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until replaced by other arrangements under grants or contracts made under the Act.

GENERAL NOTICE REQUIREMENTS The Secretary of Labor is required to publish in the Federal Register a statement of his reasons for any action he takes with respect to the promulgation of any standard, the issuance of any rule, order or decision, the granting of any exemption or extension of time, as well as any action he takes to compromise, mitigate or settle any penalty assessed under the Act.


Any conditions or practices in any place of employment which are such that a danger exists which could reasonably be expected to cause death or serious physical harm immediately or before the imminence of such danger can be eliminated through normal enforcement procedures, may be restrained by order of a U.S. District Court upon petition of the Secretary of Labor. If the Secretary arbitrarily or capriciously fails to seek action to abate an imminent danger of such kind, a mandamus action to compel him to act may be brought in the U.S. District Court by any employee who may be injured by reason of such failure. A Labor Department safety inspector who concludes that such imminent-danger conditions or practices exist in any place of employ. ment is obligated to inform the affected employees and employers of the danger and that he is recommending to the Secretary of Labor that relief be sought.


No person shall discharge or in any manner discriminate against any employee because he exercises any right under the Act or files a complaint or other proceeding or because he testifies or is about to testify in any proceeding under the Act. Any employee who believes that he has been discharged or otherwise discriminated against in violation of this provision may, within 30 days of such illegal action, file a complaint with the Secretary of Labor. The Secretary is authorized to investigate the matter and to bring action in the U.S. District Court for appropriate relief, including rehiring or reinstatement of the employee to his former job with back pay. The Secretary must notify the complainant of this action on the complaint within 90 days of its receipt.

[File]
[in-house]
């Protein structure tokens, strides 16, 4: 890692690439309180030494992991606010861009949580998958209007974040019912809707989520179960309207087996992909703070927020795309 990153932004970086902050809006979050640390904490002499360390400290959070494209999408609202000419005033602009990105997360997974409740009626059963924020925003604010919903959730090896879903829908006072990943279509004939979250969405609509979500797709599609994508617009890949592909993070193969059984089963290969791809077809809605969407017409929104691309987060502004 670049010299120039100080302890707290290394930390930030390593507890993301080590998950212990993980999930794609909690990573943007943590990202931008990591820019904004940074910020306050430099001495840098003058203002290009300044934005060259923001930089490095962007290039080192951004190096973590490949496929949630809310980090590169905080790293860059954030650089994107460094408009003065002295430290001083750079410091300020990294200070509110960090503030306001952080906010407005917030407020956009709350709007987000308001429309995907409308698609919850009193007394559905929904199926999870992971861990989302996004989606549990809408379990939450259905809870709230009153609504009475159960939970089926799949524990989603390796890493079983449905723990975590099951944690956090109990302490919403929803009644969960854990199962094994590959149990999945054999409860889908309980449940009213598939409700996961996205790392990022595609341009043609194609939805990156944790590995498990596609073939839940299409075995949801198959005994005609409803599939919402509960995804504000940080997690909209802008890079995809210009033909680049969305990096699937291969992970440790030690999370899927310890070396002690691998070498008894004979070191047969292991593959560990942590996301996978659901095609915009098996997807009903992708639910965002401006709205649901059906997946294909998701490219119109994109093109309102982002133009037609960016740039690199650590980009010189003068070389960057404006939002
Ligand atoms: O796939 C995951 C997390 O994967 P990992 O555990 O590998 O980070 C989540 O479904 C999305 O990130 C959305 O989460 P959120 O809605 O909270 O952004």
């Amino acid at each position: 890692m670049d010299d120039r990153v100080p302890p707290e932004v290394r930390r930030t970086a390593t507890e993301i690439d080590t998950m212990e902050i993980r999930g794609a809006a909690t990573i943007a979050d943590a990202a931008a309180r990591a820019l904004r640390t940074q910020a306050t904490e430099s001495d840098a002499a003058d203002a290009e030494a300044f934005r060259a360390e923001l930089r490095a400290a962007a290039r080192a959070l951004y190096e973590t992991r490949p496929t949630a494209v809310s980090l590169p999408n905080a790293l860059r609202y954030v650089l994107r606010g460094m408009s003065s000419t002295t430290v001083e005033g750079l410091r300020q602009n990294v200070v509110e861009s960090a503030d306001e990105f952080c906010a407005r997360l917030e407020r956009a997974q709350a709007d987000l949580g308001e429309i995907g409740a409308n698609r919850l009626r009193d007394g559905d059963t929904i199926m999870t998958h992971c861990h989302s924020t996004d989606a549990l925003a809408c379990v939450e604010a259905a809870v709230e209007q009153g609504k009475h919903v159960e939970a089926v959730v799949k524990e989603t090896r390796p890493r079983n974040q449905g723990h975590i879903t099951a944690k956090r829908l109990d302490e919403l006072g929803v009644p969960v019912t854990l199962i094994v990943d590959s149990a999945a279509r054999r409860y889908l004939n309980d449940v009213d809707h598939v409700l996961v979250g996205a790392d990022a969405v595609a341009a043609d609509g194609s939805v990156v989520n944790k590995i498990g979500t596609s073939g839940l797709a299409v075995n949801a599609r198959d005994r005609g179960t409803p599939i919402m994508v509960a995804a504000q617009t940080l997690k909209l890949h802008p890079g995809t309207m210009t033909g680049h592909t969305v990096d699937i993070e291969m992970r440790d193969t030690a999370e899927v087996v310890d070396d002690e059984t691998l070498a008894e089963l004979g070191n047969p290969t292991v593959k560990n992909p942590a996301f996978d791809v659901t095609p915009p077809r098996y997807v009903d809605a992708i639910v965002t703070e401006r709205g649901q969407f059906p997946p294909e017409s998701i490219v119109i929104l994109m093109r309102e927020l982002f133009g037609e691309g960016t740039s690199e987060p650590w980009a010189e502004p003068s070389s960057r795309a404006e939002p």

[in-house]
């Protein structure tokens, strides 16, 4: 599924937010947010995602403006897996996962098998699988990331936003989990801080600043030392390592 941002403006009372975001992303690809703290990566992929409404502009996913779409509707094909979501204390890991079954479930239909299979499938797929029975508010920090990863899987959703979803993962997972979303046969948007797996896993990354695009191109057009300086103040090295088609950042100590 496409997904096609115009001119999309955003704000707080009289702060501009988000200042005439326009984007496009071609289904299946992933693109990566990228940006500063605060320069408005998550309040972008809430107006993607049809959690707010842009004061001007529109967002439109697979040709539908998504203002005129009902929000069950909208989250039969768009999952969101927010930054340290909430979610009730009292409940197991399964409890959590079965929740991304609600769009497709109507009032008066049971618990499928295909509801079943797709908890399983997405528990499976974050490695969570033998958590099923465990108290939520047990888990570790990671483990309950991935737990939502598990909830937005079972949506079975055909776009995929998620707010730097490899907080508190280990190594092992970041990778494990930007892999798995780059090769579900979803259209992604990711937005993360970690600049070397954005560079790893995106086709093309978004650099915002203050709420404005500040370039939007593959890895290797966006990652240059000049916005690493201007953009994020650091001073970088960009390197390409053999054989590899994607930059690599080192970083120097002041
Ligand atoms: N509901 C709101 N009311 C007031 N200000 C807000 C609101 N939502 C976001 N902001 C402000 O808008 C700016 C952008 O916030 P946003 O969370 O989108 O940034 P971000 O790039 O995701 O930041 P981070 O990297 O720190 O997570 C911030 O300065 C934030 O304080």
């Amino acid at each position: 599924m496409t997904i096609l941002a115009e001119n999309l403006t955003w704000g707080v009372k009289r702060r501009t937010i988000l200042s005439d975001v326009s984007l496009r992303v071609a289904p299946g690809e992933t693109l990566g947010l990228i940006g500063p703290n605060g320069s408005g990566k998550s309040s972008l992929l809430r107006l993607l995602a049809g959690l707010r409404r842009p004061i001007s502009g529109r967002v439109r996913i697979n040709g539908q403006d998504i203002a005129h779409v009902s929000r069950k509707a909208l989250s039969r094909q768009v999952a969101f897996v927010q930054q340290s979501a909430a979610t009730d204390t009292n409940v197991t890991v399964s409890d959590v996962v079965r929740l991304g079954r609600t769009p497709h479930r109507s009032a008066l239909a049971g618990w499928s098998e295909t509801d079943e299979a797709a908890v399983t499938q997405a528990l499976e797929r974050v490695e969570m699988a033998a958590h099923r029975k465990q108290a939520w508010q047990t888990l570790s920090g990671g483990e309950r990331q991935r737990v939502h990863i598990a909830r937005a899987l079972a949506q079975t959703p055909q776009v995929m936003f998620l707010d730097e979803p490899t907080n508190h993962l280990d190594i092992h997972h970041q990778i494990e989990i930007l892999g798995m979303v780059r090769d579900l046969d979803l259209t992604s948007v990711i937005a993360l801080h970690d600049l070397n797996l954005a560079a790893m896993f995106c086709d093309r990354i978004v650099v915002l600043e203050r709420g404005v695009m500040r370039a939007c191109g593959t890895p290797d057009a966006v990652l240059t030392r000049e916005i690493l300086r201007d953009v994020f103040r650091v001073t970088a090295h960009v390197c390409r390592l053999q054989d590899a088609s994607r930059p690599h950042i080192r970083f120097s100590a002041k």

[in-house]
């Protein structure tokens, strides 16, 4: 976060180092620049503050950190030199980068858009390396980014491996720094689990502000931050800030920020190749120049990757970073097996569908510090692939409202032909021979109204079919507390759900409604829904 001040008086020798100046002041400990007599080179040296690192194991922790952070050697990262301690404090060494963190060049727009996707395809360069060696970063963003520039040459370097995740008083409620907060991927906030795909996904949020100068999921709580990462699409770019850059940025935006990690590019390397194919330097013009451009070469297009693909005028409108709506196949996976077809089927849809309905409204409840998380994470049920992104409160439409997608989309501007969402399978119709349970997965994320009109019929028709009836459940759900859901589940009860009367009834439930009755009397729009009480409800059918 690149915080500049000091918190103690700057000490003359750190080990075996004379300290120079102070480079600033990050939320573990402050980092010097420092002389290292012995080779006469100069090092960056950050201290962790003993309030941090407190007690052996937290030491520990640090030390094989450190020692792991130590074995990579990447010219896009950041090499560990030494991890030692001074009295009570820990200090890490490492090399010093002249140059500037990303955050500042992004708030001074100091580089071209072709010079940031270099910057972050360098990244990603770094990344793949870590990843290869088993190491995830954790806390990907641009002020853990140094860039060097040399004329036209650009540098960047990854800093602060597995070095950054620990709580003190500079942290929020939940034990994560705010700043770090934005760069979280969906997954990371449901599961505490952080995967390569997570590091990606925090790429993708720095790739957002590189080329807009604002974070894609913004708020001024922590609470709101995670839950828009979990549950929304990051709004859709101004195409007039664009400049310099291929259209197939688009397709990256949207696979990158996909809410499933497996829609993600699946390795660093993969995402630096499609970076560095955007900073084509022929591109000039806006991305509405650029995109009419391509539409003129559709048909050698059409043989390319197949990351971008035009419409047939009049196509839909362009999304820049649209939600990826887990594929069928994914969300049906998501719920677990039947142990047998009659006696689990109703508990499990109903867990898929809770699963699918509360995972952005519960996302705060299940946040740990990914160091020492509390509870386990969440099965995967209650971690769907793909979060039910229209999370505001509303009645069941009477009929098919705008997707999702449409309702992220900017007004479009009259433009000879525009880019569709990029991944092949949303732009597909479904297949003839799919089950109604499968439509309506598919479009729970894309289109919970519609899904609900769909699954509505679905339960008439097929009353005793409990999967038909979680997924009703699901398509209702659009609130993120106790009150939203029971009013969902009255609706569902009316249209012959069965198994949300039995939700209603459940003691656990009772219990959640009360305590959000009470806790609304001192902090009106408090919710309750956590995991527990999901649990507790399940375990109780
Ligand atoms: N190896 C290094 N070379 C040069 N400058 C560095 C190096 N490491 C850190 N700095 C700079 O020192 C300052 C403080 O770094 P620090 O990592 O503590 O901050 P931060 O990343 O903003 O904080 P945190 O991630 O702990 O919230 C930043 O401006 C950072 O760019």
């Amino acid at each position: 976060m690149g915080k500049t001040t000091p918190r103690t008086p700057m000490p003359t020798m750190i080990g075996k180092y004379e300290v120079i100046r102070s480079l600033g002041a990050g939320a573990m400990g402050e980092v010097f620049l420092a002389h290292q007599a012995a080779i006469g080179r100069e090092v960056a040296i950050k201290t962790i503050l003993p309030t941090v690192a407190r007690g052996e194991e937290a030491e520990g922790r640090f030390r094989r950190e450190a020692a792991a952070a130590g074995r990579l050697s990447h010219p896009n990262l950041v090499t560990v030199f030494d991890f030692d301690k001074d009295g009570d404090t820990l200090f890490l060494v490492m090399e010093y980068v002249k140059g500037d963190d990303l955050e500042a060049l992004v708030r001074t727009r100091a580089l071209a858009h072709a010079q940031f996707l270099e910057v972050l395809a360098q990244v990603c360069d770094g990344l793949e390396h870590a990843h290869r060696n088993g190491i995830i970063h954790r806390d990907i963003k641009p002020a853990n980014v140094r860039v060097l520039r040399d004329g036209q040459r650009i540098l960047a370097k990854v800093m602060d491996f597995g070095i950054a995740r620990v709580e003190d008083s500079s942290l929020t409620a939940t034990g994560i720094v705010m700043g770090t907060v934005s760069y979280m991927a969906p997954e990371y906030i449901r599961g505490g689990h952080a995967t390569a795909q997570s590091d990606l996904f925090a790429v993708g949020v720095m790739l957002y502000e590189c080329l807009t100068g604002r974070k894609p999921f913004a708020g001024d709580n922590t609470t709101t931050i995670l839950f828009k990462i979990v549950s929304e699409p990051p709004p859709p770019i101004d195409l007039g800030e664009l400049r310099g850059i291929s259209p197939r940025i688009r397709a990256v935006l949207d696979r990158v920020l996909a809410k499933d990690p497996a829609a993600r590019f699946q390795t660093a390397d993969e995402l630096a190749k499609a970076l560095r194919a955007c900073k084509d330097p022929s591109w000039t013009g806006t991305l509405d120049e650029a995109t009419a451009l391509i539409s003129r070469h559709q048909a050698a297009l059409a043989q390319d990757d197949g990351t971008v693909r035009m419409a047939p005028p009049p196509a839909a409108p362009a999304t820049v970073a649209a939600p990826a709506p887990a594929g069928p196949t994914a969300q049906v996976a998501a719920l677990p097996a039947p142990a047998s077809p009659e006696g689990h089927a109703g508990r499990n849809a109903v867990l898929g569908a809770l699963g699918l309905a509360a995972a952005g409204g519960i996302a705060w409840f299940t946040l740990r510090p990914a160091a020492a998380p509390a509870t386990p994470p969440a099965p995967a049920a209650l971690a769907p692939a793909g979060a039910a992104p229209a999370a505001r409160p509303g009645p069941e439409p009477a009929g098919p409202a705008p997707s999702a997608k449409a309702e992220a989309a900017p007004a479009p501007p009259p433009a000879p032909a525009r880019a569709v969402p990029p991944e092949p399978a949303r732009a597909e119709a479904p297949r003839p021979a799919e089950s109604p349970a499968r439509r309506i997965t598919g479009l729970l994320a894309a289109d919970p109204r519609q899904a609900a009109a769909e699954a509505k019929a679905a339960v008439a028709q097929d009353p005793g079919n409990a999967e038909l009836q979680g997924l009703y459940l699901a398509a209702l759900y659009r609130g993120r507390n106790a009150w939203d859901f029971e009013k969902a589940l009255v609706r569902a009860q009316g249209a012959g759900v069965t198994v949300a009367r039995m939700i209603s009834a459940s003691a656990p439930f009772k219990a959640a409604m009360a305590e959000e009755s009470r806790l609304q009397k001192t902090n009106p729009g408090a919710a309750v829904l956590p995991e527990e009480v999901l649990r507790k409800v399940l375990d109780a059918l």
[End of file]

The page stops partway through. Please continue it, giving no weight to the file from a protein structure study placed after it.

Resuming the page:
The Act encourages the States to assume the fullest responsibility for the administration and enforcement of their occupational safety and health laws by providing grants to the States for the purposes shown below. A specific disclaimer of Federal pre-emption is included in order to permit any State agency or court to assert jurisdiction under State law over any occupational safety or health issue with respect to which no Federal standard is in effect under this law.

In addition, any State may assume responsibility for the development and enforcement of occupational safety and health standards relating to any job safety and health issue covered by a standard promulgated under the Act, if such State submits an approved plan for so doing to the Secretary of Labor. The Secretary shall approve such a plan under the following conditions:

1. An agency, or agencies, of the State must be designated or created to carry out the plan.

2. The State standards (and enforcement thereof) must be at least as effective as the counterpart Federal standards in providing safe and healthful employment.

3. There must be effective provisions for rights of entry and inspection of workplaces, including a prohibition on advance notice of inspections.

4. Enforcement capacity must be demonstrated.

5. Adequate funds for administration and enforcement must be assured.

6. Effective and comprehensive job safety and health programs for all public employees within the State will be established to the extent permitted by the particular State's law.